Journal of Neurosciences in Rural Practice
 


 
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CASE REPORT
Year : 2013  |  Volume : 4  |  Issue : 3  |  Page : 338-340  

Twelfth cranial nerve involvement in Guillian Barre syndrome


Department of Neurology, Krishna Institute of Medical Sciences, Secunderabad, India

Date of Web Publication24-Sep-2013

Correspondence Address:
Sita Jayalakshmi
Department of Neurology, 1-8-31/1, Minister Road, Krishna Institute of Medical Sciences, Secunderabad, Andhra Pradesh - 500 003
India
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Source of Support: None, Conflict of Interest: None


DOI: 10.4103/0976-3147.118804

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   Abstract 

Guillian Barre Syndrome (GBS) is associated with cranial nerve involvement. Commonest cranial nerves involved were the facial and bulbar (IXth and Xth). Involvement of twelfth cranial nerve is rare in GBS. We present a case of GBS in a thirteen years old boy who developed severe tongue weakness and wasting at two weeks after the onset of GBS. The wasting and weakness of tongue improved at three months of follow up. Brief review of the literature about XIIth cranial nerve involvement in GBS is discussed.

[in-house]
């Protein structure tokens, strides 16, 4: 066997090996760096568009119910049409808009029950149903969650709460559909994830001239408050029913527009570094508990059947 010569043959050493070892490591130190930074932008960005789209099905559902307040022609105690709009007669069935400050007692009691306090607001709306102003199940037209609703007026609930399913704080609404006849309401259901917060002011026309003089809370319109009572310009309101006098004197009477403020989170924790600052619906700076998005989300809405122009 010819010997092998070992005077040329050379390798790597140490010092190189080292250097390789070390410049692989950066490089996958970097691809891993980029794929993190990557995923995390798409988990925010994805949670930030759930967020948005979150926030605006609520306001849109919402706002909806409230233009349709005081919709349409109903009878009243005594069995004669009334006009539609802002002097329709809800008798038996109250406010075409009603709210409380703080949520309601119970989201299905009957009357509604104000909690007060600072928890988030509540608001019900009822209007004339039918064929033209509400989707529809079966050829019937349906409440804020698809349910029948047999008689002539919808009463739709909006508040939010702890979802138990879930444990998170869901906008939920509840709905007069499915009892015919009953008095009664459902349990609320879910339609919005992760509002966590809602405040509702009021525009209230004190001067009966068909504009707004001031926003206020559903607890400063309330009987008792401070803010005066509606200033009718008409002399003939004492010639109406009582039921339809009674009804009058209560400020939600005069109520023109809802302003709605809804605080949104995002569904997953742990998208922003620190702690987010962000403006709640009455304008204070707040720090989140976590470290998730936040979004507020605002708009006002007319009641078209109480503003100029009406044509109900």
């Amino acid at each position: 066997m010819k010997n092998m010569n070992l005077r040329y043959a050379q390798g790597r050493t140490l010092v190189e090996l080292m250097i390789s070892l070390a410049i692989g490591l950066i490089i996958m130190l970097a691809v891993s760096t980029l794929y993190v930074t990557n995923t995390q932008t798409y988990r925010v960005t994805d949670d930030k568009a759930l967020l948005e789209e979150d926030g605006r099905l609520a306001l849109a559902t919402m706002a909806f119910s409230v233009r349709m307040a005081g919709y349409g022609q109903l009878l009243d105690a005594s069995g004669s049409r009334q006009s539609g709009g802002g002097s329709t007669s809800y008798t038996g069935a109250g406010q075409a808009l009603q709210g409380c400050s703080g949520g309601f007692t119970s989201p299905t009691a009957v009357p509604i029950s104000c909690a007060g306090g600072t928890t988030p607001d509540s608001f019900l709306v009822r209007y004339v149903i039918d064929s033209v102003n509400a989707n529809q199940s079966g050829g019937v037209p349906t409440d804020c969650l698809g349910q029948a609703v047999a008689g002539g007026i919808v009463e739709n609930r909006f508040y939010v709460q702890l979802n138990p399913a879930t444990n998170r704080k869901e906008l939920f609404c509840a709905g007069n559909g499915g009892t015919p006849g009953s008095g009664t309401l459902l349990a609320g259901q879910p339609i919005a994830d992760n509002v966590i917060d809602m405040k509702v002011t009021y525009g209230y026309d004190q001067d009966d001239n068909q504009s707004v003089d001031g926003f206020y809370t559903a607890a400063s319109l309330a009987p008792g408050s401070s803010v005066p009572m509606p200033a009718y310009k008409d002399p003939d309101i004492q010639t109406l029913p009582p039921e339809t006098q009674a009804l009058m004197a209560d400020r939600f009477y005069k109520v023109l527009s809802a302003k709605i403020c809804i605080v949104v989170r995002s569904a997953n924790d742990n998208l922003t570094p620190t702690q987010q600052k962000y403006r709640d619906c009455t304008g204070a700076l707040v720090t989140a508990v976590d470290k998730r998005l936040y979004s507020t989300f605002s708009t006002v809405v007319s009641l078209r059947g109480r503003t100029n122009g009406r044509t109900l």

Keywords: Guillain Barre syndrome, tongue weakness, twelfth cranial nerve


How to cite this article:
Nanda SK, Jayalakshmi S, Ruikar D, Surath M. Twelfth cranial nerve involvement in Guillian Barre syndrome. J Neurosci Rural Pract 2013;4:338-40

How to cite this URL:
Nanda SK, Jayalakshmi S, Ruikar D, Surath M. Twelfth cranial nerve involvement in Guillian Barre syndrome. J Neurosci Rural Pract [serial online] 2013 [cited 2019 Apr 23];4:338-40. Available from: http://www.ruralneuropractice.com/text.asp?2013/4/3/338/118804


   Introduction Top


Guillian Barre Syndrome (GBS) is associated in 45-75% of cases with cranial nerve involvement. Facial nerve is the commonest to be involved followed by extra ocular muscles and lower cranial nerve involvement. [1] Twelfth cranial nerve involvement is extremely rare in GBS. Only two cases has been reported till date with GBS with total paresis of motor cranial nerves. [2],[3] Here we present a case of GBS with XII th nerve involvement.


   Case Report Top